Speaker advises state institutions that Waheed no longer in power
Speaker of Parliament Abdulla Shahid has sent a letter to President Dr Mohamed Waheed informing him that his term as president expired at midnight, and informing him that he was no longer in command of the country.
Waheed yesterday declared that he would remain in power until the run-off vote scheduled for November 16, before boarding a speedboat off Male with his wife as violent protests and a police crackdown began to shake the capital.
Parliament last week passed a resolution calling on the speaker to run an interim government until the election after the expiry of Waheed’s term. However the Supreme Court issued a verdict on the day of the re-vote, November 9, upholding its earlier edict that Waheed remain in power.
The speaker’s letter called Waheed’s attention to Article 107 of the constitution which limits the presidential term to five years, and Article 262 which says Article 107 can only be amended if three quarters of the Majlis approves of the change and if a majority of the public votes for it in a public referendum.
As there is no other way to extend presidential term, the speaker informed Waheed: “The presidential term which began on 11 November 2008 ended on 10 November 2013 and the term cannot be extended unless the procedures laid out in Article 262 are followed.”
Speaker Shahid also noted that the constitution mandated all three branches of the state, staff employed by the state, and all citizens to fully obey and act within the confines of the constitution.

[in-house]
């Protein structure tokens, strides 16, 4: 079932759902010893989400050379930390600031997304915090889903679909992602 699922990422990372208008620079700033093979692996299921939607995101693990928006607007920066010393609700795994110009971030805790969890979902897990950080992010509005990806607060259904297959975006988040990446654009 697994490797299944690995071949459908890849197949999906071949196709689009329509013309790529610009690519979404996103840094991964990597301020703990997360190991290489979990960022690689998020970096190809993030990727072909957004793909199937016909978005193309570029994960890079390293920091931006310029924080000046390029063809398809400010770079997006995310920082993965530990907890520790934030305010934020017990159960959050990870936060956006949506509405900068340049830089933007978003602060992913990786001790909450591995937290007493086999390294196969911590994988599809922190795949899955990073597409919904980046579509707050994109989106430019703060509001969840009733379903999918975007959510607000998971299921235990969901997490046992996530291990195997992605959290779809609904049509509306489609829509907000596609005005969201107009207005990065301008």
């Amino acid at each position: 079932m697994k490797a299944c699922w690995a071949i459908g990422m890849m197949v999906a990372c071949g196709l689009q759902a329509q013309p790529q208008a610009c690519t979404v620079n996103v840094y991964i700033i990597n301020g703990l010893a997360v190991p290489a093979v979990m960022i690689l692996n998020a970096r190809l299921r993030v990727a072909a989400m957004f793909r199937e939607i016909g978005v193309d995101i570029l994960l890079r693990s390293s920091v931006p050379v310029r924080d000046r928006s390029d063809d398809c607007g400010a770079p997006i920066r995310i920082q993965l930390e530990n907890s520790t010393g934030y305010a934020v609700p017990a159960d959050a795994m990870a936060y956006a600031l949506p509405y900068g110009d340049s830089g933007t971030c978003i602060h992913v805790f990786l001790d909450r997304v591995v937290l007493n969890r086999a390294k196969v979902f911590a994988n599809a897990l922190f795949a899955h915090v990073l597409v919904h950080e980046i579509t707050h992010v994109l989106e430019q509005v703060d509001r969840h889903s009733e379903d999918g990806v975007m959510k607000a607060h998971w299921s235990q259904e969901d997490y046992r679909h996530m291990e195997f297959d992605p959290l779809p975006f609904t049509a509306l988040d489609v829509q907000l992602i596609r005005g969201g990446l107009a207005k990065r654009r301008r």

Therefore, any act committed in violation of the constitution was illegal as per Article 268 of the constitution, the letter highlighted.
The Speaker also sent a similar letter to Chief Justice Ahmed Faiz, Chief of Defence Forces Major General Ahmed Shiyam, Elections Commission President Fuwad Thowfeek, Human Rights Commission of the Maldives President Mariyam Azra, Civil Service Commission President Dr Mohamed Latheef, Prosecutor General Ahmed Muizz, Auditor General Niyaz Ibrahim, and Anti corruption Commission President Hassan Luthfy.
The Commonwealth Secretary-General’s Special Envoy to the Maldives Sir Donald McKinnon has meanwhile expressed “dismay” at Waheed’s decision to remain in office “against the letter and spirit of the constitution.”
McKinnon had earlier called for an interim government, invoking Article 124 which concerns the succession of the speaker should the posts of president and vice president become vacant. Vice President Waheed Deen had already resigned earlier that morning.
“In the absence of a political agreement, the people must look to their Constitution for guidance and have confidence in their Constitution. Article 124 makes clear the spirit and intent of the Constitution for situations such as the one the country is currently facing,” McKinnon stated.
Waheed, who received just 5.13 percent in the annulled first round vote on September 7, and who had previously declared he had no intention of remaining in power “even a day after November 11”, said: “Many Maldivians, international organisations and countries are pressuring me to resign and temporarily hand over the government to the People’s Majlis Speaker. On the other hand, even more citizens want me to stay on, to continue with administration of the country, to carry out my duty.”
Sir McKinnon said today that Waheed’s decision was “regrettably, not unexpected despite best efforts of the Commonwealth and the United Nations to encourage the President to stay within the constitution.
“I understand people’s anguish, but calm must prevail in the interests of all Maldivians. I naturally hope that the second round of the election will go ahead on 16th November, as pledged by the President in his address to the nation.”